Burns nodded.
Emma looked impressed.
What s WIP? Casey said.
Work-in-progress, Burns said to Emma.
Casey had excused himself. He d stared at the glossy white toilet tiles in front of his eyes.
Johnny Banville, how are ye? he d said aloud.
But the white tiles had made no reply.
Now, on the phone with Emma, Casey could say nothing. His throat seemed suddenly congested.
Casey? Emma said. Are you there?
I m here, Casey said with difficulty.
Well, John and I started keeping company, Emma said quietly.
Does keeping company mean the same as sleeping together? Casey said.
I didn t mean for it to happen, Emma said after a while. But it did. What can I say? I still love you just as much as ever, Casey, I swear. But I had to tell you. I want no secrets between us.
Casey couldn t speak.
Are you there, Casey? Say something.
I don t have anything to say, Emma.
Nothing? Emma said.
Only that I love you and want you back, Casey said. I m waiting for you.
He hung up the phone and mixed a second whiskey and soda in a very tall glass. With lots of ice.
One of Casey s main jobs at the West End Clarion was covering council meetings at city hall, following up on stories of interest to West End residents. He knew the councilors personally from frequent face-to-face interviews.
Today he had an appointment with Councilor George Hamilton Nash in his office, just before the council meeting.
Nash stood up from behind his desk to greet him. They shook hands. Take a seat, Casey, he said. What can I do for you?
Nash was a successful businessman and councilor. Casey had never warmed to the man. He didn t know why. All he could say in the councilor s favor was that he was a sharp dresser. Today he wore an expensive gray suit, white shirt, blue tie, black loafers.
Word on the street, councilor, is you re planning to run for the mayor s job in November, Casey said.
Nash s eyes glittered. Sorry to disappoint you, Casey. Man in your profession shouldn t be paying any attention to rumors.
More than a rumor, George. The smart boys at the Vancouver Club are in your corner. They seem to think you d be a sure thing.
Nash shrugged. I ll level with you, Casey, but this is off the record, okay?
Off the record, councilor.
I can tell you nothing till I ve had a chance to see what kind of support I can count on. If I get the support, then I might have an announcement to make. All I can say, okay?
You think you d make a good mayor, George?
You know damn right I would, Casey.

The city council meeting, on the third floor of city hall, had been in session for an hour. Casey was doing his best to stay awake. Late to bed last night and too much whiskey had drained his energy. Couldn t think. Except for the image of Emma having sex with John Burns. He was destroyed with jealousy when he thought of the two of them doing it together.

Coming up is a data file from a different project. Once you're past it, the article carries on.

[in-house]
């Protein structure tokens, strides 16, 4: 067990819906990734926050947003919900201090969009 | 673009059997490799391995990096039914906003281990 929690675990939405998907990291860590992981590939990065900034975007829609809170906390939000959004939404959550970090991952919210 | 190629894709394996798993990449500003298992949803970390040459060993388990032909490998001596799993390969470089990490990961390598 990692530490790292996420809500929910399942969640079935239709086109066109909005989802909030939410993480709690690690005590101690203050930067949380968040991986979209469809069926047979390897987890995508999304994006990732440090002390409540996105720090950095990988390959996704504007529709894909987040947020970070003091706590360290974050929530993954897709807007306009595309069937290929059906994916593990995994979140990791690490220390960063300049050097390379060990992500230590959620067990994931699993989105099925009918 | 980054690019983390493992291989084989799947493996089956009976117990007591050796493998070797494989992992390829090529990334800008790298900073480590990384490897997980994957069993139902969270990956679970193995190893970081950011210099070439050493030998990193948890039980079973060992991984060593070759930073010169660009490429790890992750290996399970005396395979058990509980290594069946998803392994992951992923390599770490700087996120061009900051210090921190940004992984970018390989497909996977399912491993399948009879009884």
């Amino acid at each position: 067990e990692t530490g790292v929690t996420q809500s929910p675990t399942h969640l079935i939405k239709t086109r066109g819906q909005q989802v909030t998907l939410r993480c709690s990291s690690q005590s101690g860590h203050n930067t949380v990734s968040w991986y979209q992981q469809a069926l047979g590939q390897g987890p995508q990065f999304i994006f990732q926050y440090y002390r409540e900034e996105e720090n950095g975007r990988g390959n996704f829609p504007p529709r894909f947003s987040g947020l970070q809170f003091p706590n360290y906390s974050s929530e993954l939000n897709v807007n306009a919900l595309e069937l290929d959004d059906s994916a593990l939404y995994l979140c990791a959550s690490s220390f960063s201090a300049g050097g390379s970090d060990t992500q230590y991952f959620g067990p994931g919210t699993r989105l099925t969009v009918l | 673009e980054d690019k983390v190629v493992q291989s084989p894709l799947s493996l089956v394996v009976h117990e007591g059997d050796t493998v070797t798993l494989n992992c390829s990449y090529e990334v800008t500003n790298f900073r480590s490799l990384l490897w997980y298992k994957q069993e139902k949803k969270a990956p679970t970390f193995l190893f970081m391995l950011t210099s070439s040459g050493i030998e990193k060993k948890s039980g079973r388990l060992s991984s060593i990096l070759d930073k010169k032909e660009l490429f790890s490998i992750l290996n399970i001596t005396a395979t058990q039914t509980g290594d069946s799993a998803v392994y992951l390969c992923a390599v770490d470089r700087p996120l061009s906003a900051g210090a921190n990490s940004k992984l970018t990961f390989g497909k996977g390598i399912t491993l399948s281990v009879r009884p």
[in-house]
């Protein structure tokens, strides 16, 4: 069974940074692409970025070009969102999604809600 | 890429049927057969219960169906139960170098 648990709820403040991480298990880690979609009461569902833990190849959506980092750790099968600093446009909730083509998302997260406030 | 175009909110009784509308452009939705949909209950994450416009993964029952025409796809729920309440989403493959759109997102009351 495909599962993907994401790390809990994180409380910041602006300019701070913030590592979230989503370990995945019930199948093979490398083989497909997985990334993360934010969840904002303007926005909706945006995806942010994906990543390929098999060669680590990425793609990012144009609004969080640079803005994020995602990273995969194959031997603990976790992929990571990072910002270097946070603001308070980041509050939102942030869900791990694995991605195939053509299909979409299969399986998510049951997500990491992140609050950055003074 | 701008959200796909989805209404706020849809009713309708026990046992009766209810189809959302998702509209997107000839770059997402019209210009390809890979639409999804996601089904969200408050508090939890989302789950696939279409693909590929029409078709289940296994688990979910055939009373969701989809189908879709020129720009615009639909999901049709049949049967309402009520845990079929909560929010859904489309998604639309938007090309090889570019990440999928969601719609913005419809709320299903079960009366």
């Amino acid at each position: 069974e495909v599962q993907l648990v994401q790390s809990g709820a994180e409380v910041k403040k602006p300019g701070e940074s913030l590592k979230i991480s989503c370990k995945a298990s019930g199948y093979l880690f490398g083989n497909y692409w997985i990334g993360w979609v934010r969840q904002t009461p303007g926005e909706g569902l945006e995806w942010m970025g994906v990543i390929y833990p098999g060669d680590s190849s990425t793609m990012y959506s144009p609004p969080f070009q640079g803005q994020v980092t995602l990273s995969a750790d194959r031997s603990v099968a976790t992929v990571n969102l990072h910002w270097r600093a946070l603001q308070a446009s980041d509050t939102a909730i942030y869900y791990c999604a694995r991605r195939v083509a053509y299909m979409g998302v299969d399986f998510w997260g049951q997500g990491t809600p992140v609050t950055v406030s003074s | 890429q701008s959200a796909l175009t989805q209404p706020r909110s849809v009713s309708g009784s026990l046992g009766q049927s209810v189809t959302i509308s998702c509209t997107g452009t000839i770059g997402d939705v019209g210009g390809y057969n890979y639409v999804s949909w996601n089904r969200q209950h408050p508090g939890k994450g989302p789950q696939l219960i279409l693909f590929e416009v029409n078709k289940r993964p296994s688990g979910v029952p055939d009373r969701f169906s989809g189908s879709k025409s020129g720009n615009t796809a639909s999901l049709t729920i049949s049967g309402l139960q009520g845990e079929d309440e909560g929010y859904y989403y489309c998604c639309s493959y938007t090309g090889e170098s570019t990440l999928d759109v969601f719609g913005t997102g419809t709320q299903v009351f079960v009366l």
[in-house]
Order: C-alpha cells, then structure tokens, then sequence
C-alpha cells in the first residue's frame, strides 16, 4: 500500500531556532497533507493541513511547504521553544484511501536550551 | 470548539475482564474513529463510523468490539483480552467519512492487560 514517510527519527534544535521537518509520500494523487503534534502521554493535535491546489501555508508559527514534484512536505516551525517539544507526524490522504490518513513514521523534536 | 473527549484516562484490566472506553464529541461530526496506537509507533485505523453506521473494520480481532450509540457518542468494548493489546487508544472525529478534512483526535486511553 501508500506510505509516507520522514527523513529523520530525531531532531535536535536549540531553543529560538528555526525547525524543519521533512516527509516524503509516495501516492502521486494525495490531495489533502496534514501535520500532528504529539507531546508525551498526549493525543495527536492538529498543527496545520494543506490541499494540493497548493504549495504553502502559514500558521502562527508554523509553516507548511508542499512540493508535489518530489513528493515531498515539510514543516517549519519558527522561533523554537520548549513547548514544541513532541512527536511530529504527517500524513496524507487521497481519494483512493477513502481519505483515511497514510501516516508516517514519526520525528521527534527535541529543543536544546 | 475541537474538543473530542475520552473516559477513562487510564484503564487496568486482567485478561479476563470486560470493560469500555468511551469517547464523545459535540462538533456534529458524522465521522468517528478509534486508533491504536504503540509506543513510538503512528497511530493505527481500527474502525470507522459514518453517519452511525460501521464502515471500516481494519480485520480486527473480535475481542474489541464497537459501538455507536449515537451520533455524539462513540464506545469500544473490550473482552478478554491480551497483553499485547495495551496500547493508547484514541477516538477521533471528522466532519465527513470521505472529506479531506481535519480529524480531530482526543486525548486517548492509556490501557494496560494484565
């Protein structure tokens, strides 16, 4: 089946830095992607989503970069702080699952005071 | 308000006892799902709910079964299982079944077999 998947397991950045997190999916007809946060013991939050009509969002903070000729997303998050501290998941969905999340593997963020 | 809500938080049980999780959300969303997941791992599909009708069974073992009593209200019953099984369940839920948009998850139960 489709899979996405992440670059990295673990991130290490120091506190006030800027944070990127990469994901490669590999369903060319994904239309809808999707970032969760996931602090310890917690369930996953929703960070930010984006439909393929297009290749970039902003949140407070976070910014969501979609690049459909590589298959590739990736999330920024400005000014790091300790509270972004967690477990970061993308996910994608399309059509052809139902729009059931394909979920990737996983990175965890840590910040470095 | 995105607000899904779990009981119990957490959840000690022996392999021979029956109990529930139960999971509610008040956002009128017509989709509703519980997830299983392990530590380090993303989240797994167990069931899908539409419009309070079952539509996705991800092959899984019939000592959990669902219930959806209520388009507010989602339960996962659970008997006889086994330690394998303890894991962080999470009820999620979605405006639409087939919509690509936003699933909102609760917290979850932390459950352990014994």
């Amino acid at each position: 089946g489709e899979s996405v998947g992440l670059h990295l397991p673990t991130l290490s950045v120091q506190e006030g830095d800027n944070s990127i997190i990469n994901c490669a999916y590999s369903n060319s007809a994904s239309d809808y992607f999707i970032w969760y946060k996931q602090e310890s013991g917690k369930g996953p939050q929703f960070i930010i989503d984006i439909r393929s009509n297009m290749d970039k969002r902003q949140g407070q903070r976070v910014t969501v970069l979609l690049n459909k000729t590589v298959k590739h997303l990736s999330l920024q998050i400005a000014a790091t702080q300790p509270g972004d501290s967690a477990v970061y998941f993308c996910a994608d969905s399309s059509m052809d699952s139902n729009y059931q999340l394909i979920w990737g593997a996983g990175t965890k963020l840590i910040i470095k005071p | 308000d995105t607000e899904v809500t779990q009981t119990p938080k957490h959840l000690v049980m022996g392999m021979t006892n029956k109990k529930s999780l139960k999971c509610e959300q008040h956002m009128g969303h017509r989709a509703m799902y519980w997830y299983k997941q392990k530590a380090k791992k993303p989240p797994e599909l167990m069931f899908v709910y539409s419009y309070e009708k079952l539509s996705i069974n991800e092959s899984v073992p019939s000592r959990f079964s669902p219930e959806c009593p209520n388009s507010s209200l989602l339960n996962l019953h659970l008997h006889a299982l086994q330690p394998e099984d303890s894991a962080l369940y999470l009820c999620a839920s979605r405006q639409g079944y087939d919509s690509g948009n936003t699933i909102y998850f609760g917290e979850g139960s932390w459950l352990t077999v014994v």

Now he was wide awake. Jealousy and lethargy mixed about as well as oil and water.
He peered over the top of the city-hall media desk at Mayor Bronson. His ten council members sat in an arc across the width of the chamber. There were several women on council. Two more women, City Clerk Barbara Scott and Council Secretary Margaret Mullen, sat at desks one level below the councilors.
The council chambers were two stories high. Four chandeliers. High windows partially curtained to diminish the light. Walls of dark walnut veneer. The chamber had a gallery built to hold a hundred people. Today it was empty.
Like Casey.
He thought again of Emma.
His Emma.
Emma and John Burns doing it together.
Where? Up at the university in Burns s narrow bed? Or upstairs in her mother s old house? Or lying together in the heather? Copulating like rabbits behind the fuchsia hedges? That self-satisfied little nobody. With his book of literary criticism. And his Roddys and his Johnnys and his Tobys.
He vowed to think no more of upstart John Burns.
The media desk was long enough to accommodate eight reporters. Today, only Casey and a man from The Province were there. It was late. The mayor and his councilors were discussing a thirty-two-page report. The topic was backyard hens. Vancouver residents would be allowed up to four hens in their backyards. Councilors raised questions. Backyard hens would cause smells, noise, disease, rats and who knows what else? And what would be done about hens wandering from backyards and getting lost? Wandering into traffic? Causing accidents?
There were answers. The culture around urban farming was changing. Sustainable agriculture was the way of the future. As for wandering chickens, or lost chickens, or abandoned chickens, the mayor s idea was to spend 20,000 on a home for homeless chickens. An obvious solution. This proposal ruffled more than a few feathers as the debate heated up. There were other questions: Would roosters be allowed or would it be just hens? What about ducks, turkeys and geese? Cries of Fowl! in the council chamber.
Isn t it enough, cried one councilor, leaping to his feet, that the city is now known as Vansterdam for providing free marijuana to drug addicts? And free booze to alcoholics? Now the mayor wants to provide a free home for lost chickens!
Another idea of the mayor s was that Vancouver citizens be encouraged to dig up their lawns and grow wheat or potatoes. It was called sustainable food growth.
It was much better for his peace of mind, Casey decided, to think about the problems of homeless chickens and sustainable potatoes than to dwell on what might or might not be going on between Emma and John Burns.
Councilor George Nash took very little part in the debate. He sat back in his chair, relaxed, smiling occasionally to himself. But contributing very little. Beside him, Councilor Angela Brill made up for Nash s silence by speaking often. An attractive blond woman in her thirties, she regarded her fellow councilors with ill-disguised disdain.
Casey secretly agreed with Councilor Brill, who had declared both topics-homeless chickens and obsolete lawns-tiresome and absurd. These were matters of little concern to the majority of taxpayers, she argued. Homeless chickens should never have found their way onto the agenda, she said.
It s all really quite eggstrordinary, one of the other councilors complained.
Except for Councilor George Nash, nobody laughed at the clever pun.